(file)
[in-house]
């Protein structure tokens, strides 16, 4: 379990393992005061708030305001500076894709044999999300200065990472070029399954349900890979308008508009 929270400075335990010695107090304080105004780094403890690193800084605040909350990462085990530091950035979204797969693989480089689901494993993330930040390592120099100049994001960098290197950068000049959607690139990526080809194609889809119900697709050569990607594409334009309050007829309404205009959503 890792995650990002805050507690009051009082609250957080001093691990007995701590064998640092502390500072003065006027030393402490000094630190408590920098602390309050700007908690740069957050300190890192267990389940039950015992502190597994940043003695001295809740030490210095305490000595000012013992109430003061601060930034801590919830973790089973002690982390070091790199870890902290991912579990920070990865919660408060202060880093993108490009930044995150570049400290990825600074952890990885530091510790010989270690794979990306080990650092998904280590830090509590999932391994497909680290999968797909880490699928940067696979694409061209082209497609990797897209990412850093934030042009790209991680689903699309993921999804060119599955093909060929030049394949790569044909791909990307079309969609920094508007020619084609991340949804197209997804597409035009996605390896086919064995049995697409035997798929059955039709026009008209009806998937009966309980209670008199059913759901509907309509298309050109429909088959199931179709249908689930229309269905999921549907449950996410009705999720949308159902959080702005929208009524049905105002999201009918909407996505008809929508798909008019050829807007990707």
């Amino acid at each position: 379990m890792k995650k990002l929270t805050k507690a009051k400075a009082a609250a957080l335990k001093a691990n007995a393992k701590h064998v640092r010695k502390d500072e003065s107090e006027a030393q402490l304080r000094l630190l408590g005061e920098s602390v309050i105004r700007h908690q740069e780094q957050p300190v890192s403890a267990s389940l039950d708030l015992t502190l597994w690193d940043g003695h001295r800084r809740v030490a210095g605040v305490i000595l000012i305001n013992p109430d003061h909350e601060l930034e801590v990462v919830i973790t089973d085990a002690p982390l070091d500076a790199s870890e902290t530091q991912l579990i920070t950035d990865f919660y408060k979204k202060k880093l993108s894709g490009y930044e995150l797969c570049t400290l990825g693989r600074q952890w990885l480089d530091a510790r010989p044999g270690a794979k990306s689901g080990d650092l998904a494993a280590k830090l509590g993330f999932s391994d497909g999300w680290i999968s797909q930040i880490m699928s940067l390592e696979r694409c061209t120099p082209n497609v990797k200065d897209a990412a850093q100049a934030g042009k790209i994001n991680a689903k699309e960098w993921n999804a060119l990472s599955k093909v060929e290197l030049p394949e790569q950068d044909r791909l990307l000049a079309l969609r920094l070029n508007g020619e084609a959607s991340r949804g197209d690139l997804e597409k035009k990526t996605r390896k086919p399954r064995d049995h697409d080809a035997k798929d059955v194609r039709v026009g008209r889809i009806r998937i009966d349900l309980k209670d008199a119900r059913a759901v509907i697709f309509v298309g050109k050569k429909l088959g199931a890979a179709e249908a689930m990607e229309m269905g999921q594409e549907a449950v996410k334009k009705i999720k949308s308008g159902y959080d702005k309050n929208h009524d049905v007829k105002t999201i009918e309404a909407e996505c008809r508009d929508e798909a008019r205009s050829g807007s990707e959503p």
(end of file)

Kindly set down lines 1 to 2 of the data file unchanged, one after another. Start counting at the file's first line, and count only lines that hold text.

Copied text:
[in-house]
């Protein structure tokens, strides 16, 4: 379990393992005061708030305001500076894709044999999300200065990472070029399954349900890979308008508009 929270400075335990010695107090304080105004780094403890690193800084605040909350990462085990530091950035979204797969693989480089689901494993993330930040390592120099100049994001960098290197950068000049959607690139990526080809194609889809119900697709050569990607594409334009309050007829309404205009959503 890792995650990002805050507690009051009082609250957080001093691990007995701590064998640092502390500072003065006027030393402490000094630190408590920098602390309050700007908690740069957050300190890192267990389940039950015992502190597994940043003695001295809740030490210095305490000595000012013992109430003061601060930034801590919830973790089973002690982390070091790199870890902290991912579990920070990865919660408060202060880093993108490009930044995150570049400290990825600074952890990885530091510790010989270690794979990306080990650092998904280590830090509590999932391994497909680290999968797909880490699928940067696979694409061209082209497609990797897209990412850093934030042009790209991680689903699309993921999804060119599955093909060929030049394949790569044909791909990307079309969609920094508007020619084609991340949804197209997804597409035009996605390896086919064995049995697409035997798929059955039709026009008209009806998937009966309980209670008199059913759901509907309509298309050109429909088959199931179709249908689930229309269905999921549907449950996410009705999720949308159902959080702005929208009524049905105002999201009918909407996505008809929508798909008019050829807007990707």